The Influence of Technology

The Family and Technology Report” is one of the Barna Group‘s latest publications.  The report is based on research conducted in partnership with Orange, which is part of the reThink Group. “The innovative study included nationwide interviews among parents and 11- to 17-year-olds from the same households, allowing comparisons between the parents and the tweens and teenagers who reside in the same home.”

Recently, Church Juice‘s Jerod Clark discussed the study’s five findings and provided a “take-away” for each:

  • Finding 1: Parents are just as dependent on technology as their teens and tweens.
    Takeaway: Churches who think they don’t need to embrace using new technology because it’s just for young people are wrong.  Ignoring technology doesn’t only make a church less relevant to young people, but it loses parents, too.
  • Finding 2: Most family members, including parents, feel like technology has had a positive influence on their lives.
    Takeaway: Families are looking for positive ways to use technology.  How can your church help?  Can you provide resources that families can use together?
  • Finding 3: Few adults or youth take a break from using technology.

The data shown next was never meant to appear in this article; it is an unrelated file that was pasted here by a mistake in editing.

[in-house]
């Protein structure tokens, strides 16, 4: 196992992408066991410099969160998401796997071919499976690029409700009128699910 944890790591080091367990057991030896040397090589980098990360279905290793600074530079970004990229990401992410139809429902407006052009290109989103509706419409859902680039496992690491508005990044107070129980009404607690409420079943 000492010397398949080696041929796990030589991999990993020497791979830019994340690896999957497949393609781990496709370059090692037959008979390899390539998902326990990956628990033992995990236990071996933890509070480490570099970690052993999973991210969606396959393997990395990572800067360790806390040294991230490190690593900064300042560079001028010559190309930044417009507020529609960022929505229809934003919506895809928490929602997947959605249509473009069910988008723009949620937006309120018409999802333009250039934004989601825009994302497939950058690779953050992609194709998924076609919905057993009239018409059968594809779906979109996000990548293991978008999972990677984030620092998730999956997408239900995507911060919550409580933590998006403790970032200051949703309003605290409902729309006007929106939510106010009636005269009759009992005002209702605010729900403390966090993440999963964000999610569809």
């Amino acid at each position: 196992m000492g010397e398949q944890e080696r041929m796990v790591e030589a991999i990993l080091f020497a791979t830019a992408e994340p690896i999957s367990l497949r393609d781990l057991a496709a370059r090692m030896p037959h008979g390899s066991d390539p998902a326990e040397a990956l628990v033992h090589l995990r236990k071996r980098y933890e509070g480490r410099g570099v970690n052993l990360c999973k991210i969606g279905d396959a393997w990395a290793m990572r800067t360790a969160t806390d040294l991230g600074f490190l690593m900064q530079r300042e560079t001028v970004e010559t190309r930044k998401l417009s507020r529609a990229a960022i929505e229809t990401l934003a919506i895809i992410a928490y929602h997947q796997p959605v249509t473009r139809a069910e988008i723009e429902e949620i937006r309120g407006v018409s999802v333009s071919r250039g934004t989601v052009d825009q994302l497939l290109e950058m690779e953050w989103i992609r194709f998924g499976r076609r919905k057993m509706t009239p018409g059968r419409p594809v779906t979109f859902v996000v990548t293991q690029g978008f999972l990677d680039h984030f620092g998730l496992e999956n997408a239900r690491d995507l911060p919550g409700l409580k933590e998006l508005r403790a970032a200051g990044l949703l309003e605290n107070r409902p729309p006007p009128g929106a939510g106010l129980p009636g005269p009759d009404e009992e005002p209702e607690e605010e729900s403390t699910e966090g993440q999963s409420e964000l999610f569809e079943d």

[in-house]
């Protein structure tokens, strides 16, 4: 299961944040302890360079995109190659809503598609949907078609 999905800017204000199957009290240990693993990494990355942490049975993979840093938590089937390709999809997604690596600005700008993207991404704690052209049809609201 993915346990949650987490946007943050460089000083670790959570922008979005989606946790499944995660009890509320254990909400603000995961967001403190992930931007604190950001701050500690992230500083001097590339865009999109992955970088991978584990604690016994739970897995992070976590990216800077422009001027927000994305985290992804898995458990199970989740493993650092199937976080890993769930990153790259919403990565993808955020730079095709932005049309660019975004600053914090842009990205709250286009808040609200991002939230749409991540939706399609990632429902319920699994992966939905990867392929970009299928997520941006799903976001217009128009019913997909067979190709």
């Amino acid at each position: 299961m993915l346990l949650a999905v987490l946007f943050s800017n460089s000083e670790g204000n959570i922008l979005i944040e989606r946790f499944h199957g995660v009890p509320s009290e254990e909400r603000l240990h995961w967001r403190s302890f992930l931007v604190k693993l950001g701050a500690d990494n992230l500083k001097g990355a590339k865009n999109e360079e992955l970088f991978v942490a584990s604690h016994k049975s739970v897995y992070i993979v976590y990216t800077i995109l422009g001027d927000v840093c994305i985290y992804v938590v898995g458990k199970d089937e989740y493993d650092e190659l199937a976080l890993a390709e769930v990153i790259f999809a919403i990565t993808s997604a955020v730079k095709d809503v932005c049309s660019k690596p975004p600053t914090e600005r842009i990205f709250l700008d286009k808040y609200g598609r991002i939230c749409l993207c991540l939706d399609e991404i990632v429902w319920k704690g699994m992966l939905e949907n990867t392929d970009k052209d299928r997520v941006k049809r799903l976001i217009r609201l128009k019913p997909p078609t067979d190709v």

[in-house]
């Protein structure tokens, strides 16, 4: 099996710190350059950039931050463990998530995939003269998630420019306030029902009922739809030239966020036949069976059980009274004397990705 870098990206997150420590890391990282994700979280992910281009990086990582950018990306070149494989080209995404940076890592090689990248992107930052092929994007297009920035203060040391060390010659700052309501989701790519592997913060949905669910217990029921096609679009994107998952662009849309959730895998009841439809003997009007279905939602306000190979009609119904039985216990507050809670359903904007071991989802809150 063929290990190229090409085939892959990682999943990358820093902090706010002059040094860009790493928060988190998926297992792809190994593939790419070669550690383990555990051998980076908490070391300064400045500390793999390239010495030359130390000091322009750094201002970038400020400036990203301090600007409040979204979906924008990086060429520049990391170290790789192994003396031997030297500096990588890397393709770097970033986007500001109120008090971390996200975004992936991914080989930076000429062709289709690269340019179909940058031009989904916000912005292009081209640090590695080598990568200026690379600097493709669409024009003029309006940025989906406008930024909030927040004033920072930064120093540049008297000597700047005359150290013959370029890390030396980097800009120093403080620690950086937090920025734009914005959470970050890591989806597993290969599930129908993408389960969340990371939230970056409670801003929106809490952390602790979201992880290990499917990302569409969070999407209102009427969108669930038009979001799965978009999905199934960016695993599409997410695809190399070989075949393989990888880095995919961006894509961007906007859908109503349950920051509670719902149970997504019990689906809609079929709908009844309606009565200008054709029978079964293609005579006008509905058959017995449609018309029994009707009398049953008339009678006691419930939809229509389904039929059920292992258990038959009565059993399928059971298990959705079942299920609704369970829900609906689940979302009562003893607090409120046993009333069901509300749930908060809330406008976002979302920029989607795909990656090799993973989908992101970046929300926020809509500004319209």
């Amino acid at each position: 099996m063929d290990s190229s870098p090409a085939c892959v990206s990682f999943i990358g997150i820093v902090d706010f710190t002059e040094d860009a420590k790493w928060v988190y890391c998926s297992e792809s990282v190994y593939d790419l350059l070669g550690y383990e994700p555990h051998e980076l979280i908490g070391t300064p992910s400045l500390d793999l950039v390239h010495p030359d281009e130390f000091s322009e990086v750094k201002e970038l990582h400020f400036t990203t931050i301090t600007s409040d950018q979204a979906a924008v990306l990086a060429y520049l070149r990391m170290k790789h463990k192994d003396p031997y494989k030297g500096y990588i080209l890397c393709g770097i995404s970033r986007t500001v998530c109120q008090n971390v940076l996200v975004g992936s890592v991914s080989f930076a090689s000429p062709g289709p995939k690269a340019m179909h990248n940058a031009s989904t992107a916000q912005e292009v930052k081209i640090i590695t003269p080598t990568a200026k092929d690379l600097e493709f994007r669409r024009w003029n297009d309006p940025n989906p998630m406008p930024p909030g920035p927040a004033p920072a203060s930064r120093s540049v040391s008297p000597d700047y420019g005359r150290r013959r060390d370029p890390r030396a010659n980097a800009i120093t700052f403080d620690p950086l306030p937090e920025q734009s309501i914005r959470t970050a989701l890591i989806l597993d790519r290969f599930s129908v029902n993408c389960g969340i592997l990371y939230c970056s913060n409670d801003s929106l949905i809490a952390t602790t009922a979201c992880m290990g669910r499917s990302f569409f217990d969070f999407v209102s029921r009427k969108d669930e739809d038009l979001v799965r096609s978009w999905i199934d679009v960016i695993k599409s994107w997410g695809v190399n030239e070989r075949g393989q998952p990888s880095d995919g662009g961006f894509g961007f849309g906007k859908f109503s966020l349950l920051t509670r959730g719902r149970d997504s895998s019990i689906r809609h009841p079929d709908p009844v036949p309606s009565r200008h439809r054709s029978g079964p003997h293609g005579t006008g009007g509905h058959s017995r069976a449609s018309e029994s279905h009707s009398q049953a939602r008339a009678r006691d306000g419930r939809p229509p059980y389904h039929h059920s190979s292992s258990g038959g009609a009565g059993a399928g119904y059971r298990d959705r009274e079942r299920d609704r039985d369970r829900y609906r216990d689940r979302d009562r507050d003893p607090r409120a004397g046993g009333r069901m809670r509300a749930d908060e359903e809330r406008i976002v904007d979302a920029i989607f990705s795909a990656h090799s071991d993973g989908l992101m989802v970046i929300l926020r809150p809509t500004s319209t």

Takeaway: People want information to be easily accessible to them at any time.  It’s no different when they’re trying to get information from a church.
  • Finding 4: Families experience conflict over technology, but not always in predicable ways.
    Takeaway:  Technology can be a divisive topic–not just for nuclear families, but church congregations, too.  If you’re going to use a new piece of technology for communicating in your church, make sure you take time to explain why you’re doing it.
  • Finding 5: Few families experience their church addressing technology.
    Takeaway: Churches have a charge to teach on this topic in a way that’s useful to families.  Simply teaching that technology is bad isn’t going help, because it doesn’t address the realities of modern life.

So What?

Staff members and leadership teams responsible for ministry with children and youth talk about technology on a regular basis.  This study and Jensen’s take-aways provide substantive material for an intentional and in-depth conversation.

  • How has your congregation integrated technology in ministry with children, youth, and their families in recent years?  What has worked well? What didn’t work as well as planned and what was learned from those experiences?
  • What new technology(ies) will your congregation be utilizing in the next year in ministry with children, youth, and their families?  How do you prepare your constituents for the launch of new technologies?
  • What does your congregation offer families to help them learn more about technology?


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